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A handwriting specialist is a person who studies the science of handwriting. In studying handwriting samples, a handwriting analyst relies on the belief that each person’s handwriting is as unique as a snowflake or a fingerprint; people generally learn how to write by being taught the same letters with similar methods, but their handwriting changes as they grow up with individual alterations and flourishes. A handwriting specialist can be asked to work with documents that are questionable because the documents’ status is in doubt. Authorship may need to be verified, or officials may need to know the documents’ authenticity, seeking confirmation the documents have not been forged.
Initial document examinations performed by a handwriting specialist include determining which of the handwriting sample’s characteristics are due to which of the various handwriting methods the subject was taught, and which characteristics belong solely to the individual whose handwriting is being examined, with the latter being of prime importance in questionable documents. This facet of the job has been used to help convict bank robbers and kidnappers, with one of the most famous cases of the 20th century being the kidnapping of the Lindbergh baby in Hopewell, New Jersey, in 1932. The kidnapper sent more than a dozen notes seeking ransom, and authorities were left with the task of analyzing the handwriting on the notes to see if it matched the man they suspected of the crime.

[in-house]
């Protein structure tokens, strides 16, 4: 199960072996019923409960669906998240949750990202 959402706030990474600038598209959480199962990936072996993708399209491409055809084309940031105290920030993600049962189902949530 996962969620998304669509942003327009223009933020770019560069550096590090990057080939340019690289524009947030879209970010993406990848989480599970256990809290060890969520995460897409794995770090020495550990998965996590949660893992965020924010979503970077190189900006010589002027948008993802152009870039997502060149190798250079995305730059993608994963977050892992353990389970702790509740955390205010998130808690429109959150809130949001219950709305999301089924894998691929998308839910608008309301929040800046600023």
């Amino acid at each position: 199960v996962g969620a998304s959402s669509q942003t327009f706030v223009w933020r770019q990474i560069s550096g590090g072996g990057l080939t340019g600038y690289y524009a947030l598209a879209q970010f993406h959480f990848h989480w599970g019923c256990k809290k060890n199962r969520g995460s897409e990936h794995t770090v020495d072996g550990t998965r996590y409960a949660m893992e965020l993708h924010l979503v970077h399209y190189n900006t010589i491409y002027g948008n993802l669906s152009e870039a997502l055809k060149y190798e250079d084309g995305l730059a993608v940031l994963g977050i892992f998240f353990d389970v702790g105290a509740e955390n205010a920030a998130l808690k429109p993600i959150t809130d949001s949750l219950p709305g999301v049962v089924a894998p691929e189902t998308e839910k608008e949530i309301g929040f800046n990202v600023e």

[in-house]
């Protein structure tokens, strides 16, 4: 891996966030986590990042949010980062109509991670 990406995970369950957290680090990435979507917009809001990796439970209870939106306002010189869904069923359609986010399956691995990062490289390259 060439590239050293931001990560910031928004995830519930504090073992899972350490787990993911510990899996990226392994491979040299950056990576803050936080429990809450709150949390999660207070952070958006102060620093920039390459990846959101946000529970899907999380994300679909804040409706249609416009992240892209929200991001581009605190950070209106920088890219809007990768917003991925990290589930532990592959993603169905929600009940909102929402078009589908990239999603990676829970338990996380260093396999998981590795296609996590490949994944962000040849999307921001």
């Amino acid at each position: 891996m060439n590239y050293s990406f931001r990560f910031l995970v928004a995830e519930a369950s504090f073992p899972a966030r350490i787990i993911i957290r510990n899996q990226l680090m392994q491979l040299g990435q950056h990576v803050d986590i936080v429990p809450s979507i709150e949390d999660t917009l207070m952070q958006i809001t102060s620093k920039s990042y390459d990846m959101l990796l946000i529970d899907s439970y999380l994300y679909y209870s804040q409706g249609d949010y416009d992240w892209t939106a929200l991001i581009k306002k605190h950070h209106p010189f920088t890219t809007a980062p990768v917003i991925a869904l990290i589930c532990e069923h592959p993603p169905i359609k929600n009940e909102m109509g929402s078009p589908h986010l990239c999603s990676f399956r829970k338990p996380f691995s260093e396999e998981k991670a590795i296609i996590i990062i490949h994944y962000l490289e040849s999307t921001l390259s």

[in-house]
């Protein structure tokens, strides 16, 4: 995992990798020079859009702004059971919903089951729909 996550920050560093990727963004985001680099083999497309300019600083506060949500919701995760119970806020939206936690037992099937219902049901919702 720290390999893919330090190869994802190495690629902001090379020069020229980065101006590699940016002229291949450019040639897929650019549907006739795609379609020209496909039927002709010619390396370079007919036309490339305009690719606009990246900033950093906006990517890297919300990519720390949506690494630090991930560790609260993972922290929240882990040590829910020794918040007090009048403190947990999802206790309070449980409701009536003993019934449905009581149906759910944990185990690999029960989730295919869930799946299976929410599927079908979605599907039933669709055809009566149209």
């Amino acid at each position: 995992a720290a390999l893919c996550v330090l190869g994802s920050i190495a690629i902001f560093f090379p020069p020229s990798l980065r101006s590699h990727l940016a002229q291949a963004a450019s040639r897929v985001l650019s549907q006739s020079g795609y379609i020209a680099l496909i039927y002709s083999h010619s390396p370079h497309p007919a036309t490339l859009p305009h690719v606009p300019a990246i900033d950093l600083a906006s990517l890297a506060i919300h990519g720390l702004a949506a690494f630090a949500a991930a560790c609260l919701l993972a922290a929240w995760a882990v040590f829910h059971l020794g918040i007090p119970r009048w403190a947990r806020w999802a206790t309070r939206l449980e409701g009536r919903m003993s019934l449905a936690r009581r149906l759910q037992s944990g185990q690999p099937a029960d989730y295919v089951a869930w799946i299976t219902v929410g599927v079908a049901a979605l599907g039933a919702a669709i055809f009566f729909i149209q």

A handwriting specialist concluded all the ransom notes were written by the same person, and he also concluded the suspect, Bruno Richard Hauptmann, had written them, but in later years doubt has been cast upon the process that was used to obtain a sample of Bruno Hauptmann’s handwriting for comparison. Since then, the approved method of gathering a handwriting sample in similar situations has been changed for better oversight. In another type of case, a handwriting specialist could help determine if a celebrity’s autograph is genuine, or if someone who bought the autograph has been duped by a forgery.
Forensic document analysts put a lot of time into their examinations of handwriting samples, and they tend to be meticulous and thorough. The science, however, is not infallible because it is based on subjective analysis, and is not as reliable as a fingerprint or DNA. A development that aims to make the process of handwriting analysis less subjective is the Forensic Information System for Handwriting, a computer-driven analysis. The conclusions of a handwriting specialist are not always admissible in court.
A forensic handwriting examiner is not the same as a graphologist, who also studies handwriting samples but with a different purpose in mind. Graphology looks at handwriting with the goal of finding clues about a person’s personality and character traits. Scientific handwriting analysts view graphology as more of an art than a science. Some people look at graphology as pure fluff, but certain employers use it to screen applicants, and sometimes law enforcement officials even use it to profile a suspect.
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